A couple of people got in touch after the last blog wondering how and if they should tell their story. These on one hand are normal people, raising families, going to work, living life; nothing special. On the other hand, these are people who have really lived through some hard stuff and come out the other side. Not only have they survived their suffering, they have turned it into something good in their lives; they have made sure that no one else had to experience what they had to experience.
There is a whole genre of ‘misery memoirs’ out there; ‘ A Child Called It’ by Dave Pelzer and Frank McCourts’s ‘Angela’s Ashes’ are two which spring to mind. Pelzer’s experiences of child abuse are so extreme that his survival seems at times miraculous and the fact that he has thrived in his life, extraordinary.
Buddhism and Suffering
There is an old Buddhist story of a woman whose only son dies. Mad with grief she goes to Buddha and asks him to take away her suffering. Buddha says he wants mustard seed, but that he only wants mustard seed from a house where no one has lost a child, husband, parent or friend. As the woman goes from house to house asking for the mustard seed, the villagers share with her their experience of loss, until she understands that the nature of life is that there is death and suffering. As Jim Morrison famously said; ‘no one gets out of here alive’.
When I got this week’s emails, it got me thinking about the people I know. I couldn’t think of one single person who has gone through life without some kind of challenge or another. Buddhism teaches that life is suffering. This is not to say that there is no joy, no pleasure or no fun, it simply means that these things pass. Life is impermanent not only because we are born and we die, but also because our joys don’t last, that great day out ends, the summer turns to autumn, the peacefully sleeping baby wakes up and howls.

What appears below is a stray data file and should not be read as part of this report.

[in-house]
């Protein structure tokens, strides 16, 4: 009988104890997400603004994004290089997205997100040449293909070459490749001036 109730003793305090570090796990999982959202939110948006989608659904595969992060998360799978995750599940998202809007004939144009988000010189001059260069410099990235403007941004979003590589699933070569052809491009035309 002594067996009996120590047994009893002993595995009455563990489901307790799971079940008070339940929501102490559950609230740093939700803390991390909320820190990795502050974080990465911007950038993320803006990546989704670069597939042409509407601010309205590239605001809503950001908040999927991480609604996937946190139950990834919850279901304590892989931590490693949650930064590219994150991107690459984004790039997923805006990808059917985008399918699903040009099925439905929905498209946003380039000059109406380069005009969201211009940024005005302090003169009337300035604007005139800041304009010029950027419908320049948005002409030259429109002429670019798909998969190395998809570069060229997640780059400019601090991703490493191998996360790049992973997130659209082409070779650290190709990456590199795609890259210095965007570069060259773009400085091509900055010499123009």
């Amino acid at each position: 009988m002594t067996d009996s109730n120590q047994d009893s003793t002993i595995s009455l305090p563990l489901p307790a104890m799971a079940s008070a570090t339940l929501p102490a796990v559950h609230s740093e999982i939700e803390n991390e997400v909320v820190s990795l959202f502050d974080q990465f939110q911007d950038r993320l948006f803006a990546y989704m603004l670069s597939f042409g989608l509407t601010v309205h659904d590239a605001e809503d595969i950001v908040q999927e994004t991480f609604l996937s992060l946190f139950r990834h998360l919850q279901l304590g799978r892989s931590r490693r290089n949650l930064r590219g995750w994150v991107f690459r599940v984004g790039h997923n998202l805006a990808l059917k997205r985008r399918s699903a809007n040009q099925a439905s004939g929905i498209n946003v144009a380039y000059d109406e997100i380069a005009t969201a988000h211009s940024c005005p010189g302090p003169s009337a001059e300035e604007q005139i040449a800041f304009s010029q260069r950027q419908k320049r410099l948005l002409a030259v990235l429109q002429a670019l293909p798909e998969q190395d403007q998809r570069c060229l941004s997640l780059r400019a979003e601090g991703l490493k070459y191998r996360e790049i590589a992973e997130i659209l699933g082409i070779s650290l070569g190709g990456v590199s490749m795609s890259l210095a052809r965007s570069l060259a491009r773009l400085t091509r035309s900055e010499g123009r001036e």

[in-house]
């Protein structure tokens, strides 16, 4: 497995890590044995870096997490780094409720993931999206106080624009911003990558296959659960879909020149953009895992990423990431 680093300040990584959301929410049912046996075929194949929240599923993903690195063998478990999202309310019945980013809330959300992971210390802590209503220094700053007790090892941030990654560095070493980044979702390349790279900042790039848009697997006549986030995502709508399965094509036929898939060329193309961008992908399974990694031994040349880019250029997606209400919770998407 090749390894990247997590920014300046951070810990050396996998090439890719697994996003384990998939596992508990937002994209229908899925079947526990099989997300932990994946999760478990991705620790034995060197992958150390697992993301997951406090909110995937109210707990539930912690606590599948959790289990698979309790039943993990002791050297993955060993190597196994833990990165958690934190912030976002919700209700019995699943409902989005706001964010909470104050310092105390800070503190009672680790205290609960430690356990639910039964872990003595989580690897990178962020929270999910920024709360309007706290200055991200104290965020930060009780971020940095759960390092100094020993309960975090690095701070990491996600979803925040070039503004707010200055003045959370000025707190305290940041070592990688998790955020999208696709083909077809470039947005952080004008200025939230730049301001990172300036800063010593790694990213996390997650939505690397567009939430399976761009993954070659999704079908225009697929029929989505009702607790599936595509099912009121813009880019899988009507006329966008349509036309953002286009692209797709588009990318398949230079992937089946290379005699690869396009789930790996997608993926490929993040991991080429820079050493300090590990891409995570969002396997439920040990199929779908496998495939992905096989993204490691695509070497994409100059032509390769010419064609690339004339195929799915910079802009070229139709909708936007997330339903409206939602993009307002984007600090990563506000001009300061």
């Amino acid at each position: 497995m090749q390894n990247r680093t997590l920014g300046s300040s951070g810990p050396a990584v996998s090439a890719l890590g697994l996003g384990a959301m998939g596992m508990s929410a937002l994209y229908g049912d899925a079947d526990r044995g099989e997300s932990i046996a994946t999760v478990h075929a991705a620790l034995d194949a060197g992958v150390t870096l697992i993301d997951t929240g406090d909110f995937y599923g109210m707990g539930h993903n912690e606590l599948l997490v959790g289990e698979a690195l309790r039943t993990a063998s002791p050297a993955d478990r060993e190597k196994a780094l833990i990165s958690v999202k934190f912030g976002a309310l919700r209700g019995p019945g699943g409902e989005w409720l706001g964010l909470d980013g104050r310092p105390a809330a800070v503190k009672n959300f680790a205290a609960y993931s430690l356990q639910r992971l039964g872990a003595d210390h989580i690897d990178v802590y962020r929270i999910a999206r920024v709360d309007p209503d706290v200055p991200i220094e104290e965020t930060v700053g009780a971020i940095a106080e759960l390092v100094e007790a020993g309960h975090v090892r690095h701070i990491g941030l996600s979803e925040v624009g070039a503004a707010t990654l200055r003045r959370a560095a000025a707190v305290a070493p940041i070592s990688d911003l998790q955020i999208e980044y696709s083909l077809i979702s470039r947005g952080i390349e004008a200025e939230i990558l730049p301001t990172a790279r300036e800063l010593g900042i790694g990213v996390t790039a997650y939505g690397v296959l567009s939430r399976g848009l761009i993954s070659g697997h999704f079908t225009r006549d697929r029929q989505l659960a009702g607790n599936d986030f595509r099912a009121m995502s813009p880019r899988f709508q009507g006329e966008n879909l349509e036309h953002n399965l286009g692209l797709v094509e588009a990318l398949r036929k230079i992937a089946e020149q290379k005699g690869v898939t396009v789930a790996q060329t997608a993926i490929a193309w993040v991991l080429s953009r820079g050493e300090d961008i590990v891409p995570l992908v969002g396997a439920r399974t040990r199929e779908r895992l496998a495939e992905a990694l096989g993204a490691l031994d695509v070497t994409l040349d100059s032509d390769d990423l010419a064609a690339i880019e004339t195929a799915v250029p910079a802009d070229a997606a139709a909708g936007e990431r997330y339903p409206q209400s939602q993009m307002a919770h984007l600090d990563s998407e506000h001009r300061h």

So if we all suffer, then what is the point of reading about other people’s stories or of writing and sharing your own story?
For the same reason that Buddha sent the girl around her village asking for mustard seed; because knowing that we are not alone in our suffering helps. When we hear someone’s experience of dealing with something we are struggling with we gain hope, we see that it is possible to survive, it is possible to thrive.
Wisdom and Compassion
It also seemed to me, as I was mentally scanning through the people that I know, that those who have suffered the most are often wiser and more compassionate as a result of what they have been through. Wisdom and compassion which are qualities that Buddhism seeks to develop.
And yet, this, I think is a choice because we read in the news of people who do terrible harm to others, who have not transformed their own suffering into wisdom and compassion.
None of us gets through life without suffering but all of us can chose to use our suffering as the crucible for our own opening. When we suffer, we have the choice to be broken apart by it, it become more vulnerable, more in touch with our feelings, more open to the support of other. Or we can choose to toughen up, armour, shut down, shut out, calcify. To choose to be broken open by our suffering takes courage, but it is this courage which allows us to find peace ironically.
Letting go of attachment
Because when bad stuff happens, when we suffer, we understand, finally, that more money, fast cars, a promotion are not what brings us peace and happiness. We have to face the fact that we are not in control. We have to let go of our dreams or how life should be, or ought to be or how we thought we would be and we have to face life as it is, as we are. And this shattering of our illusions of what we thought life should be allows us to see life more clearly as it really is.
Once we understand that life is joyful and painful, that it brings us opportunities and threats then we can let go of attachment to our ideals and accept the reality. It is this acceptance of what is, and the releasing of attachment to what ought to be, which sets us free and we need guides and stories to help us understand and experience this.
Your story matters
So please share your stories. Tell the world about what you have lived through and how it changed you and the way you live. We may not all have volumes of memoirs to write like Pelzer et al, but we all have stories and someone, somewhere is going through what you have been through and needs to know that they will survive and that they will be happy again.
If you, or anyone you know has lived with domestic abuse or violence and would like to tell me your story confidentially please email firstname.lastname@example.org.
Ps Free Ebooks for anyone who needs them (just click on the links)
- How to be LessStressed: From Survive and Strive to Revive and Thrive
- Getting over the End of a Relationship: Relationship Recovery
- Domestic Abuse: how to get support for people living with it
Ps..here are other places you can read my stuff
- Psychologies Magazine LifeLabs
- For teachers and schools: SecEd, Innovate Your School, SchoolWell and Staffrm